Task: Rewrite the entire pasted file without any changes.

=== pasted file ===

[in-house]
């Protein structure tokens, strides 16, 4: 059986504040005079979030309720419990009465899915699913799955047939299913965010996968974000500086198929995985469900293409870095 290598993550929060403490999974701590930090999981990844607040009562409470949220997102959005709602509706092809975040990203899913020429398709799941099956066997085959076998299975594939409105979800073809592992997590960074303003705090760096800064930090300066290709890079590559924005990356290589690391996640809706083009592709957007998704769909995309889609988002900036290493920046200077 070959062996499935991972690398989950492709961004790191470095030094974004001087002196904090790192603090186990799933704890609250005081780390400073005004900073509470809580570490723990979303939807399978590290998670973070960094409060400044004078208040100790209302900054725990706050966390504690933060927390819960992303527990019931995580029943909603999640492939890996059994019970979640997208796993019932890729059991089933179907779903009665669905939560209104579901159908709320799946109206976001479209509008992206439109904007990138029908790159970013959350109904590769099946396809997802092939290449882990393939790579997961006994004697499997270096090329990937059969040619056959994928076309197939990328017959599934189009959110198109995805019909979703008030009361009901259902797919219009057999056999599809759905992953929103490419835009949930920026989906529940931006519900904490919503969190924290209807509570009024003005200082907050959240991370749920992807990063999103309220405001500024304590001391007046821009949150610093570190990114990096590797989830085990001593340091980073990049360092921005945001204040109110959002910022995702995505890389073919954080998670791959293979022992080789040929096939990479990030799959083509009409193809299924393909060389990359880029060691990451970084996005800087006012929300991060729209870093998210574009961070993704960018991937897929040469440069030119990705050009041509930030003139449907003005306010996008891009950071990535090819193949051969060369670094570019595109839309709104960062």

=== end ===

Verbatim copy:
[in-house]
């Protein structure tokens, strides 16, 4: 059986504040005079979030309720419990009465899915699913799955047939299913965010996968974000500086198929995985469900293409870095 290598993550929060403490999974701590930090999981990844607040009562409470949220997102959005709602509706092809975040990203899913020429398709799941099956066997085959076998299975594939409105979800073809592992997590960074303003705090760096800064930090300066290709890079590559924005990356290589690391996640809706083009592709957007998704769909995309889609988002900036290493920046200077 070959062996499935991972690398989950492709961004790191470095030094974004001087002196904090790192603090186990799933704890609250005081780390400073005004900073509470809580570490723990979303939807399978590290998670973070960094409060400044004078208040100790209302900054725990706050966390504690933060927390819960992303527990019931995580029943909603999640492939890996059994019970979640997208796993019932890729059991089933179907779903009665669905939560209104579901159908709320799946109206976001479209509008992206439109904007990138029908790159970013959350109904590769099946396809997802092939290449882990393939790579997961006994004697499997270096090329990937059969040619056959994928076309197939990328017959599934189009959110198109995805019909979703008030009361009901259902797919219009057999056999599809759905992953929103490419835009949930920026989906529940931006519900904490919503969190924290209807509570009024003005200082907050959240991370749920992807990063999103309220405001500024304590001391007046821009949150610093570190990114990096590797989830085990001593340091980073990049360092921005945001204040109110959002910022995702995505890389073919954080998670791959293979022992080789040929096939990479990030799959083509009409193809299924393909060389990359880029060691990451970084996005800087006012929300991060729209870093998210574009961070993704960018991937897929040469440069030119990705050009041509930030003139449907003005306010996008891009950071990535090819193949051969060369670094570019595109839309709104960062």